Sympathy, as Dr. Brown puts it, is attempting to put a silver lining on a situation.  I have anxiety about this flight.  “At least you get to fly.”  I’m afraid of being alone.  “At least you get to be alone.”  I’m afraid of having a stroke and think every headache is my last moment of life.  “At least you’ve had a good run.”  That doesn’t do anyone any good.

If someone you know is living with anxiety, don’t tell them about the things that are good in their life or what the “bright side” of the situation is…allow yourself to be vulnerable like them and ask what they are feeling.  Don’t try to fix them…listen to them.  Don’t get frustrated with their physical symptoms…they’re very real.  Don’t confuse stress with anxiety…you can take measures to relieve stress, anxiety disorders require more help.  One of the things I found to be a common thread among everyone I have ever met out there with an anxiety disorder is that we scour the internet looking for “The Answer.”  The breathing technique, the arsenic in our drinking water, the pollutant in the air, the fire retardant materials building up in breast milk being passed on to newborns, climate control, fracking, WWIII, flying monkeys, government conspiracies…ANYTHING!!!  Anything that is the single answer to make our anxiety go away or explain why we have it.  It doesn’t exist.  For me I swore it was artificial sweeteners.  It wasn’t.  It was me.  I was built this way…for whatever reason.  This is who I am.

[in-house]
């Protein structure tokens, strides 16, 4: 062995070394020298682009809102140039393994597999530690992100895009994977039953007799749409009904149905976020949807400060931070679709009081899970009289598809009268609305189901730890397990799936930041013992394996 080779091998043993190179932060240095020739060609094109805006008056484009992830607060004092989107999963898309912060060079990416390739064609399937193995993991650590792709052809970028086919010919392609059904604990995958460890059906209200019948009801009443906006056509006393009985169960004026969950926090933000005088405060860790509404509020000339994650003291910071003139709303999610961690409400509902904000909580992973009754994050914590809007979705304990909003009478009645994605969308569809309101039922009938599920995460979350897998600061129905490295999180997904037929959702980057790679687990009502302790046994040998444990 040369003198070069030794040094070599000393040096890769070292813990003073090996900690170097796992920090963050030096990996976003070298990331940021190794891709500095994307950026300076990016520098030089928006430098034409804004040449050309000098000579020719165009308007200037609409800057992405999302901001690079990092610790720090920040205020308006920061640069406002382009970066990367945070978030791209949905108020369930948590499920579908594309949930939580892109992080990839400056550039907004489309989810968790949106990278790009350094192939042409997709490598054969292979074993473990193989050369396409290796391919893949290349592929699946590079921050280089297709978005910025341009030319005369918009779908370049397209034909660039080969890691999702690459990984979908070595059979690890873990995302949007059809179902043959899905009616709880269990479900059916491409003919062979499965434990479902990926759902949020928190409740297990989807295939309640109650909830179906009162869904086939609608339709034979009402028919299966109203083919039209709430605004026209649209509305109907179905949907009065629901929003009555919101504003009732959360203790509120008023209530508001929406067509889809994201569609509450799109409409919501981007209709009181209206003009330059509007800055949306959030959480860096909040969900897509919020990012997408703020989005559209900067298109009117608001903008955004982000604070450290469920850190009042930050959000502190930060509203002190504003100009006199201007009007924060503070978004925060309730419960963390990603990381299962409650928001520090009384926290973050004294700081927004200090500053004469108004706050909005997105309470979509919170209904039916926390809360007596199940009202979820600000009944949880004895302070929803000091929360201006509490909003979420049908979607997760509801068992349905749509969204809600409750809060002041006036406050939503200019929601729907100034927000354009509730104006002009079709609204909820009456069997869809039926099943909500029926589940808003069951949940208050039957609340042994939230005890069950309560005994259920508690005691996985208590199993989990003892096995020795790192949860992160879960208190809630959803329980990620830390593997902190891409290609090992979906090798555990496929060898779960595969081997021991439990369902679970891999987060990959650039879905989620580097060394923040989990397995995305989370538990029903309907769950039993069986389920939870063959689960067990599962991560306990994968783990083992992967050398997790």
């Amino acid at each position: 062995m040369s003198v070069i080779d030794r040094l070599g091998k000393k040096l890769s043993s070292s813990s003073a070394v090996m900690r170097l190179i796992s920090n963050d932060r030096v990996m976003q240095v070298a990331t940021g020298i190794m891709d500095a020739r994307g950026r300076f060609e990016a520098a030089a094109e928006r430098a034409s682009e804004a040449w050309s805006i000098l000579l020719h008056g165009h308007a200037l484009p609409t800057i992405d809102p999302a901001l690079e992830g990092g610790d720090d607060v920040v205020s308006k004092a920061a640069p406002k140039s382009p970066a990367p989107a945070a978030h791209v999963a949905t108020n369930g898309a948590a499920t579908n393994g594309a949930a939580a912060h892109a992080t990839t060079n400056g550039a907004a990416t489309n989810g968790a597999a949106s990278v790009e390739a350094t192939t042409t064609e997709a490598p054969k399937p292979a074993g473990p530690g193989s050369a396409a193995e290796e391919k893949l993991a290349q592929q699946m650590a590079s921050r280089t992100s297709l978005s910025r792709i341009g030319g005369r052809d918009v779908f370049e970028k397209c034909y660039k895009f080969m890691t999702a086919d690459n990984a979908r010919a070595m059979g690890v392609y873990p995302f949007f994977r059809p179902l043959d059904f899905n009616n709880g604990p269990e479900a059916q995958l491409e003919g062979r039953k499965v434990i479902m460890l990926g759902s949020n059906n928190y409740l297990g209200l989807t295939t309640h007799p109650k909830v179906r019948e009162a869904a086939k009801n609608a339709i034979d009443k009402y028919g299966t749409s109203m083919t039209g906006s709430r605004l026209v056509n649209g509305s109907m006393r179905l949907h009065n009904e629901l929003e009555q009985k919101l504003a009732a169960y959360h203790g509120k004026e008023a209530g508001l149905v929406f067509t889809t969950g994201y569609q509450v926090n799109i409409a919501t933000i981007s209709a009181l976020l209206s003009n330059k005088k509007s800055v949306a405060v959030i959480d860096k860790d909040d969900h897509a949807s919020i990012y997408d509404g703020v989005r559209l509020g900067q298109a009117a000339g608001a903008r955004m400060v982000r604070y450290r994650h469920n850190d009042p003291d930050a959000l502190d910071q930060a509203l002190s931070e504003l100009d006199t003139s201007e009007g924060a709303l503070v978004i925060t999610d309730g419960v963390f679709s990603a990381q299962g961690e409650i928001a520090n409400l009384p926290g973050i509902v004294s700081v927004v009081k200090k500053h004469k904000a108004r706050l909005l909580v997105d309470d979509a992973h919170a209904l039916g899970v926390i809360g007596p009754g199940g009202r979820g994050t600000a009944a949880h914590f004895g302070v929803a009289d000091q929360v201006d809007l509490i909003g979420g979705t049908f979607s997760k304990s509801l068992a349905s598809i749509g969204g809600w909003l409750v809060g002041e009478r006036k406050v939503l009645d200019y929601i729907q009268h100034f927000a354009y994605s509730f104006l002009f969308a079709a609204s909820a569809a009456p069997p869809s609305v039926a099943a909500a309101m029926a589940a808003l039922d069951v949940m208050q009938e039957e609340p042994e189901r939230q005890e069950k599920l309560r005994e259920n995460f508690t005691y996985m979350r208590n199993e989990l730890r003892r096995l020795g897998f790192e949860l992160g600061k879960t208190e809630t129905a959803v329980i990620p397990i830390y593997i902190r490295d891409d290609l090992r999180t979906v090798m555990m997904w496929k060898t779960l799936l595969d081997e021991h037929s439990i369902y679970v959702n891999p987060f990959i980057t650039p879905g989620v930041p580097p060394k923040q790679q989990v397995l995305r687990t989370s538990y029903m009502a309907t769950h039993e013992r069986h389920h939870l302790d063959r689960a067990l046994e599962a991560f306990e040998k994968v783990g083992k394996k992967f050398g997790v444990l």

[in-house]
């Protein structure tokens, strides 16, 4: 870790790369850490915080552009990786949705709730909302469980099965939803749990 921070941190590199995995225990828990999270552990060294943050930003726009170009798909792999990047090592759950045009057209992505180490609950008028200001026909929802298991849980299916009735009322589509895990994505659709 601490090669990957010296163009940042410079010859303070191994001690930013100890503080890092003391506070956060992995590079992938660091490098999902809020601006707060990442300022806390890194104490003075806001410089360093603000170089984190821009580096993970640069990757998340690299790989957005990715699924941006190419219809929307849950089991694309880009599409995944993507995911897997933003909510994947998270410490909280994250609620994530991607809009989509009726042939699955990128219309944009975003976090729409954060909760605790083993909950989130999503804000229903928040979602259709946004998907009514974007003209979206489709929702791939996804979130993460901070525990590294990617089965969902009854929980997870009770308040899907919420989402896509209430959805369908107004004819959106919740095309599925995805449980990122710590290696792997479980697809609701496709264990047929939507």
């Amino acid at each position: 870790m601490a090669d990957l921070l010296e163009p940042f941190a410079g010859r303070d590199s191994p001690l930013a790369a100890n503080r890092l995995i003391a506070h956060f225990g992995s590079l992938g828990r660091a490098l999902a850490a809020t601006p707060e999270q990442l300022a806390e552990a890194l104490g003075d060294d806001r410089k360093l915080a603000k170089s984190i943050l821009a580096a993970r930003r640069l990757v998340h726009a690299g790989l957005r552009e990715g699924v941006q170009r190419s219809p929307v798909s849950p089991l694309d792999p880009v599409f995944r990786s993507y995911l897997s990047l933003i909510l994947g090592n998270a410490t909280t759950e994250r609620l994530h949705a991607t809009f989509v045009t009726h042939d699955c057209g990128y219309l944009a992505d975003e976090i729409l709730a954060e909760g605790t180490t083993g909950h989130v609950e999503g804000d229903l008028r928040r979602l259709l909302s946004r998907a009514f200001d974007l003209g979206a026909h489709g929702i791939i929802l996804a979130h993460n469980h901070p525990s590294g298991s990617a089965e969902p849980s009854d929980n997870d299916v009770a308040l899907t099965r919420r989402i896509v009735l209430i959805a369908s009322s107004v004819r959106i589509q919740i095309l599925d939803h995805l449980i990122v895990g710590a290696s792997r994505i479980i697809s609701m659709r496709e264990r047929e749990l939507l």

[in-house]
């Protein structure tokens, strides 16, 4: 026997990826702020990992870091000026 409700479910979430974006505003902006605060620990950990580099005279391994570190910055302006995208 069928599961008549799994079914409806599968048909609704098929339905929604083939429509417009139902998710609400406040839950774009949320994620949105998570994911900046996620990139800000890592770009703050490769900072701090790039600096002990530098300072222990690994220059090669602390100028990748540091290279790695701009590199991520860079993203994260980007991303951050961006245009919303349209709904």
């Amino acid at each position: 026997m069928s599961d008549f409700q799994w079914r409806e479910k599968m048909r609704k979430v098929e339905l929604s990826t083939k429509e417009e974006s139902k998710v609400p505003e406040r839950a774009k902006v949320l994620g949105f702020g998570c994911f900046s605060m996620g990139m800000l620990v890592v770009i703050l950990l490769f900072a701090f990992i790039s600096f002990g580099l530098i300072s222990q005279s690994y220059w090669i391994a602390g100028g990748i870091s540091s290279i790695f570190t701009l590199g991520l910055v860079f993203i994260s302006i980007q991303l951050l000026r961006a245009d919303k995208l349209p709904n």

Here is what I can tell you:  (1) My friend was right…it gets better.  Its amazing how much better it can get with the right help, tools, and support.  (2) CBT therapy seems like a joke at first…but it works.  (3) Medications help.  Some people take nothing, some take a little, some take a lot.  If you were diagnosed with cancer you’d seek help and take medications.  Sometimes you need a crutch while you build mental tools and sometimes you need something to help you function better.  Its okay.  (4) Anxiety can take you on a journey of self discovery…which can be scary…but it can also be freeing.  (5) Yoga, meditation, acupuncture, etc…it all works.  Even if you don’t believe in it, you learn how to tell your brain to “shut up!”  (6) Empathy.  You’ll learn more than you ever knew about empathy.  You’ll find that most people, once you let down your guard and allow them to see you be vulnerable, will be empathetic to you.  (7) If you haven’t found that empathic comradery with other people who have an anxiety disorder, comment on this post or anything on this site and I will listen to you.  To quote Dr. Brene Brown, “Rarely can a  response make something better.  What makes something better is connection.”  I’m happy to be that connection and let you know…you are not alone.

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Anxiety Update: 2013 In Review

4 Feb

panicIts been a while since I gave an update on my living with anxiety…and that’s a good thing, because it has become far from the front of my mind.  I wish I could go back to me having all those panic attacks two years ago when I was wondering if things would ever get “better” and show myself that they indeed would.  From a blubbering mess who was afraid to leave the house to a guy who lives with it pretty well.  If (10) is living with constant anxiety about everything and (0) is living with no fear of anything in the world…I think I’m at about a (3) right now.  Maybe a (4) some days.  However, I’ve come to realize that a constant state of (o) is unreal and/or boring.  I think I spent most of my life around (1-2) with spikes to around (6) every now and then…then one day.  Bam!  (10).  After that I spent so much time working to get back to (0) that I didn’t realize that (3) is pretty healthy.